Over the years since 1947 the legend of Lutes' 1943 bronze cent has only grown. It was never offered for sale, and the numismatic community was not able to see this amazing specimen until recently. Now elderly and living in a nursing home, Lutes has finally decided to pass on his prized discovery coin to a new owner: the coin, now certified by NGC, will be sold by Heritage Auctions.

A lustrous and glossy brown, the Lutes Discovery Specimen is just faintly worn and is among the more attractive of the 17 Philadelphia 1943 bronze cents that have since been confirmed. The NGC certification label features the pedigree "Don Lutes, Jr. Discovery Specimen," preserving this coin's important place in numismatic history.

"Like so many other young coin collectors growing up in the 1970s, there was always the dream of finding a 1943 copper cent," said David J. Camire, NGC Grading Finalizer and a mint error expert. "This coin, for me, is certainly the 'Holy Grail' of mint errors. Rarely today does a discovery piece come to market, after all these years, still in the possession of the original owner. A 'dream coin' to many, soon someone will become only the second owner of this legendary rarity."

To read the complete article, see:

NGC Certifies the King of Mint Errors (

To read the earlier E-Sylum articles, see:

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Dick Johnson submitted this entry from his Encyclopedia of Coin and Medal Terminology. Thanks. -Editor

Joseph Menna

Hired in 2005, Joseph Menna was the first artist employed by the U.S. Mint as a computer specialist for its engraving staff.

Computer Engraving. Creating an image in varying depths digitally on a computer which establishes the controls for the milling of these depths in a die or hub. While computer engraving is a new tool in the hands of the coin and medal engraver the computer will not design a coin or medal. But like a burin in the hand of the engraver, it will aid the engraver to enter the design in MODULATED RELIEF by determining the amount of depth each point should cut into the die or matrix.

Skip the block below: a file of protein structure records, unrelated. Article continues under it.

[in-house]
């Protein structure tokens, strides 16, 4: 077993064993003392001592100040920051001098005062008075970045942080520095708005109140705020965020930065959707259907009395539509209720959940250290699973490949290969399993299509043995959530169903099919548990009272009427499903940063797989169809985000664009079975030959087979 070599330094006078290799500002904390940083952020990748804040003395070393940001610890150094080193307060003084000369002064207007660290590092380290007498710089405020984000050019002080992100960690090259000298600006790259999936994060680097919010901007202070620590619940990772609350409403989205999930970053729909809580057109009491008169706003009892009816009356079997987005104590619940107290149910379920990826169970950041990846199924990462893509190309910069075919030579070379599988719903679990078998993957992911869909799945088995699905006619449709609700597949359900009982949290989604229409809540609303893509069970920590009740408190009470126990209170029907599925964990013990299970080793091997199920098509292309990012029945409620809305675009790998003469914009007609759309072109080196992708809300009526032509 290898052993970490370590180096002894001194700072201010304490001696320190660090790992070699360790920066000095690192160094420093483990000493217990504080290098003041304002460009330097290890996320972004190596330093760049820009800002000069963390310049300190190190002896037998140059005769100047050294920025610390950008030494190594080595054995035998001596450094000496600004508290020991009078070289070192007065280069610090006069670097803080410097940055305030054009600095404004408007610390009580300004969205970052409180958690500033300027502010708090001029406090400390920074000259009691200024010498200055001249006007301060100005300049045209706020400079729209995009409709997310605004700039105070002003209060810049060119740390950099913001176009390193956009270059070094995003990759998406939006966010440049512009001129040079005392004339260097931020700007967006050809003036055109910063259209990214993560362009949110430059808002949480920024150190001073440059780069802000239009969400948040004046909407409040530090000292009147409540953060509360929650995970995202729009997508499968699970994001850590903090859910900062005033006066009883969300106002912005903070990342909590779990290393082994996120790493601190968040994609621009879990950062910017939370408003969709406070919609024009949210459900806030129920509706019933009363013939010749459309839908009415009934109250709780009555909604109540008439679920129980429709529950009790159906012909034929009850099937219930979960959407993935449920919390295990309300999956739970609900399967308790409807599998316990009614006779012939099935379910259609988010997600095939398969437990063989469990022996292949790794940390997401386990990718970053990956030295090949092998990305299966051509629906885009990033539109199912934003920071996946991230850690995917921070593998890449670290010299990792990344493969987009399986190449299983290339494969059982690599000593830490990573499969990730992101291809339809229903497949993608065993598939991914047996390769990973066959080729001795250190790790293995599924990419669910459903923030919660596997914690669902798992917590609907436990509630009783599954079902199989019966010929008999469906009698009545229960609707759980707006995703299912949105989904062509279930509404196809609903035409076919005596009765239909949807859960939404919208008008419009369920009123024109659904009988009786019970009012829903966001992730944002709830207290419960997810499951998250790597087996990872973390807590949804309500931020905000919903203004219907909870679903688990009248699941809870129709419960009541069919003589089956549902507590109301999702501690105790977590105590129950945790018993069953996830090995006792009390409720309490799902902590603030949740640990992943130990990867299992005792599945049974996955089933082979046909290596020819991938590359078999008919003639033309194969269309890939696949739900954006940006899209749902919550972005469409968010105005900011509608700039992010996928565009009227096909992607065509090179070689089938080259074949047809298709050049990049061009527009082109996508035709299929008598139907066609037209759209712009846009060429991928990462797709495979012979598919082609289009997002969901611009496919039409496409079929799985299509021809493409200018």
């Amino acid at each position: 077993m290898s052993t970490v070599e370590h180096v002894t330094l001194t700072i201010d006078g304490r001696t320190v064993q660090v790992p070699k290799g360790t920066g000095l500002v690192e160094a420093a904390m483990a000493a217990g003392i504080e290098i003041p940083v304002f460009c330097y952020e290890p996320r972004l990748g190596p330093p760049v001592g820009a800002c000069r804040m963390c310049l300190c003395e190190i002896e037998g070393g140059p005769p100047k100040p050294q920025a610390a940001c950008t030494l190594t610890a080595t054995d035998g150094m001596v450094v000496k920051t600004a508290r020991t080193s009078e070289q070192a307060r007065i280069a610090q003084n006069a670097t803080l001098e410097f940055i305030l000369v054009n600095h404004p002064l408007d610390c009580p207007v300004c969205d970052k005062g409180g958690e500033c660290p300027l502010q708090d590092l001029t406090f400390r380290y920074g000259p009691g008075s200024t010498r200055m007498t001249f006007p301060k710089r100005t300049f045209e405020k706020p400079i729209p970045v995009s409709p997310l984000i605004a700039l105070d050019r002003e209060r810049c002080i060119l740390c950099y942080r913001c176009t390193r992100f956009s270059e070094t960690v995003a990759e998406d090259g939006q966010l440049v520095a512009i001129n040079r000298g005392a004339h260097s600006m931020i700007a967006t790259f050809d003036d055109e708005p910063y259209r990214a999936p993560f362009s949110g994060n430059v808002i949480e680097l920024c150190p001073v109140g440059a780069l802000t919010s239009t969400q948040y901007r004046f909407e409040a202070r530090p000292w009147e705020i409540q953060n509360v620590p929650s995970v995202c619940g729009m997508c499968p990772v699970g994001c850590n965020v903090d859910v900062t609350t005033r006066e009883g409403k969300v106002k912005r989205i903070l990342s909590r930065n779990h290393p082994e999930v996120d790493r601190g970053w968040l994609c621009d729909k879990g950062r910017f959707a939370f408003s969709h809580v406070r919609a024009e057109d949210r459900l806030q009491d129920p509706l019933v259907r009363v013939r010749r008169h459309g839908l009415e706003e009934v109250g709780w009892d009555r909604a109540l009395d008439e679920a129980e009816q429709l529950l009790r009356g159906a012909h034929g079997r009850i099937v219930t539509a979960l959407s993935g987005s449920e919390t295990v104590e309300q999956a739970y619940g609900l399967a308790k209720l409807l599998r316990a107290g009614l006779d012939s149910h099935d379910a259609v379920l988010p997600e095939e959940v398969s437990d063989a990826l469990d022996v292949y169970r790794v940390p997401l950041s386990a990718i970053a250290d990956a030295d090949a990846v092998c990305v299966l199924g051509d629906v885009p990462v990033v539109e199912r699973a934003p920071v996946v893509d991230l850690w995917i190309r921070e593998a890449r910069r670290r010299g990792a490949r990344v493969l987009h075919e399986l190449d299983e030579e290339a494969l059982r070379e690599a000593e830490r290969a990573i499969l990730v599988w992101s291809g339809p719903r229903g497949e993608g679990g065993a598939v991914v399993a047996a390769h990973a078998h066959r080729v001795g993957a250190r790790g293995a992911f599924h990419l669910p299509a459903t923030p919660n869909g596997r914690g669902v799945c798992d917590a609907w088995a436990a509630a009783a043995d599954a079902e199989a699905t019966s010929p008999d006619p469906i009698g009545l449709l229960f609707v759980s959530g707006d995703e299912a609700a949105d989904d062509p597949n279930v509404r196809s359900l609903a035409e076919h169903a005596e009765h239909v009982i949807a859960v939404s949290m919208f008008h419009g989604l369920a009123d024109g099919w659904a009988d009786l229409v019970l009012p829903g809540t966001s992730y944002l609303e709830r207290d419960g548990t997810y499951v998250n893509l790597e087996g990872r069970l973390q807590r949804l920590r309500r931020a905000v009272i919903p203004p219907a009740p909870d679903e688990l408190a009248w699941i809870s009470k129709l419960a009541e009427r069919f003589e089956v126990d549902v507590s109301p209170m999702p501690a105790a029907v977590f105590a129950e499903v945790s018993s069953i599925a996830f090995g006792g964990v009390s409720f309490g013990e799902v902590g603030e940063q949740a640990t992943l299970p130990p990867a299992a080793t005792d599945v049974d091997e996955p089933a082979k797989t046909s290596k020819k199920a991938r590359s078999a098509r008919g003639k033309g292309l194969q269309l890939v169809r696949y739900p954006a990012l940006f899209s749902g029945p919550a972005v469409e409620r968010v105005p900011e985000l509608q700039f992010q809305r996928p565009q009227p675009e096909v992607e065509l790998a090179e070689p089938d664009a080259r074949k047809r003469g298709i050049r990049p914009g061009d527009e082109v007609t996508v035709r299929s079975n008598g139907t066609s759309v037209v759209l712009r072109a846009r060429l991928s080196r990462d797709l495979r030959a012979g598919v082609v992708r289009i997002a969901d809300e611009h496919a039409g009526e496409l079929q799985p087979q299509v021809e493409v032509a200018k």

Mints and medalmakers around the world were eager to accept the new technology, the most recent step in replacing the tedious act of hand engraving dies, as old as coins themselves. The advantages of computer engraving is not only "fast and cheap" but also its versatility to alter a design, to modify it, to test a new concept, to hone the relief to a satisfactory image. As such it is ideal for quickly developing a design in contrast to previous "clay and plaster" technology.

Computer engraving language. Like any specialized methodology, engraving by computers has its own terminology. While sculptors create three dimensional relief design by carving and modeling computer engravers design with X, Y, and Z coordinates. The term for computer relief, as well as this class of engraved dies, is called "3D" for the rise and fall of the modulated design in three dimensions. New terms describe similar previous methods. What the hand engraver or modeler called PROVING the computer artist, for example, calls digital elevation model (DEM). Here are the most used digital terms.